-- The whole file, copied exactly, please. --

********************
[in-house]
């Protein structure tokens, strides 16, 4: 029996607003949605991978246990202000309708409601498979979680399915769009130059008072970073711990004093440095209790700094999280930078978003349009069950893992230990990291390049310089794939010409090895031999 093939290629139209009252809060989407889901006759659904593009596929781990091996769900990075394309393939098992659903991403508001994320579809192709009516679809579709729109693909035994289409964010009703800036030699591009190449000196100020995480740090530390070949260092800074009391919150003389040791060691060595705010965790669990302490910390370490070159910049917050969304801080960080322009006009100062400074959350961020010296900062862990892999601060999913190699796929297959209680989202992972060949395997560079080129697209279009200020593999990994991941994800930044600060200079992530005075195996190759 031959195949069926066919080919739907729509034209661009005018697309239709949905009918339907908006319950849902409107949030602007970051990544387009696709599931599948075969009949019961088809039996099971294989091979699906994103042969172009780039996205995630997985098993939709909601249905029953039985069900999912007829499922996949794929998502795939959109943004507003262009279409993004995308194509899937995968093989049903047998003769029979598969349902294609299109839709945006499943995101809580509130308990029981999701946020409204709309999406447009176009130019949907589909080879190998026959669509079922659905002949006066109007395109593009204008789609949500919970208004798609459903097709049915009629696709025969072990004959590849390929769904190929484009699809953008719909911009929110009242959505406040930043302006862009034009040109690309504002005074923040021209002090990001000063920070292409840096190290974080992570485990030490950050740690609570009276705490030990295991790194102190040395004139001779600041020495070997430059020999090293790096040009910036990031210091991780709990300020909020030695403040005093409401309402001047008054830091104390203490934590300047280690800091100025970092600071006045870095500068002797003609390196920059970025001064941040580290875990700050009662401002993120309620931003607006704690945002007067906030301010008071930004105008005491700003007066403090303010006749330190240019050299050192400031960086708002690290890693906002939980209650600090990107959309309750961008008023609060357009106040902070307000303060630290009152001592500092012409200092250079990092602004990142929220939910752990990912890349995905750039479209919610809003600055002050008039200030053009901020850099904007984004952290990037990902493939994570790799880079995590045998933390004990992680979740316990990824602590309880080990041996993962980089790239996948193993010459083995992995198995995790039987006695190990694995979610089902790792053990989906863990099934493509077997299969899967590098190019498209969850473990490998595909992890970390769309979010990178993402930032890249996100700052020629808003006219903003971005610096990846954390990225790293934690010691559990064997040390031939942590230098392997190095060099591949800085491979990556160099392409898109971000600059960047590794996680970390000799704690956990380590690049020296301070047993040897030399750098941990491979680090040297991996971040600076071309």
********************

[in-house]
């Protein structure tokens, strides 16, 4: 029996607003949605991978246990202000309708409601498979979680399915769009130059008072970073711990004093440095209790700094999280930078978003349009069950893992230990990291390049310089794939010409090895031999 093939290629139209009252809060989407889901006759659904593009596929781990091996769900990075394309393939098992659903991403508001994320579809192709009516679809579709729109693909035994289409964010009703800036030699591009190449000196100020995480740090530390070949260092800074009391919150003389040791060691060595705010965790669990302490910390370490070159910049917050969304801080960080322009006009100062400074959350961020010296900062862990892999601060999913190699796929297959209680989202992972060949395997560079080129697209279009200020593999990994991941994800930044600060200079992530005075195996190759 031959195949069926066919080919739907729509034209661009005018697309239709949905009918339907908006319950849902409107949030602007970051990544387009696709599931599948075969009949019961088809039996099971294989091979699906994103042969172009780039996205995630997985098993939709909601249905029953039985069900999912007829499922996949794929998502795939959109943004507003262009279409993004995308194509899937995968093989049903047998003769029979598969349902294609299109839709945006499943995101809580509130308990029981999701946020409204709309999406447009176009130019949907589909080879190998026959669509079922659905002949006066109007395109593009204008789609949500919970208004798609459903097709049915009629696709025969072990004959590849390929769904190929484009699809953008719909911009929110009242959505406040930043302006862009034009040109690309504002005074923040021209002090990001000063920070292409840096190290974080992570485990030490950050740690609570009276705490030990295991790194102190040395004139001779600041020495070997430059020999090293790096040009910036990031210091991780709990300020909020030695403040005093409401309402001047008054830091104390203490934590300047280690800091100025970092600071006045870095500068002797003609390196920059970025001064941040580290875990700050009662401002993120309620931003607006704690945002007067906030301010008071930004105008005491700003007066403090303010006749330190240019050299050192400031960086708002690290890693906002939980209650600090990107959309309750961008008023609060357009106040902070307000303060630290009152001592500092012409200092250079990092602004990142929220939910752990990912890349995905750039479209919610809003600055002050008039200030053009901020850099904007984004952290990037990902493939994570790799880079995590045998933390004990992680979740316990990824602590309880080990041996993962980089790239996948193993010459083995992995198995995790039987006695190990694995979610089902790792053990989906863990099934493509077997299969899967590098190019498209969850473990490998595909992890970390769309979010990178993402930032890249996100700052020629808003006219903003971005610096990846954390990225790293934690010691559990064997040390031939942590230098392997190095060099591949800085491979990556160099392409898109971000600059960047590794996680970390000799704690956990380590690049020296301070047993040897030399750098941990491979680090040297991996971040600076071309």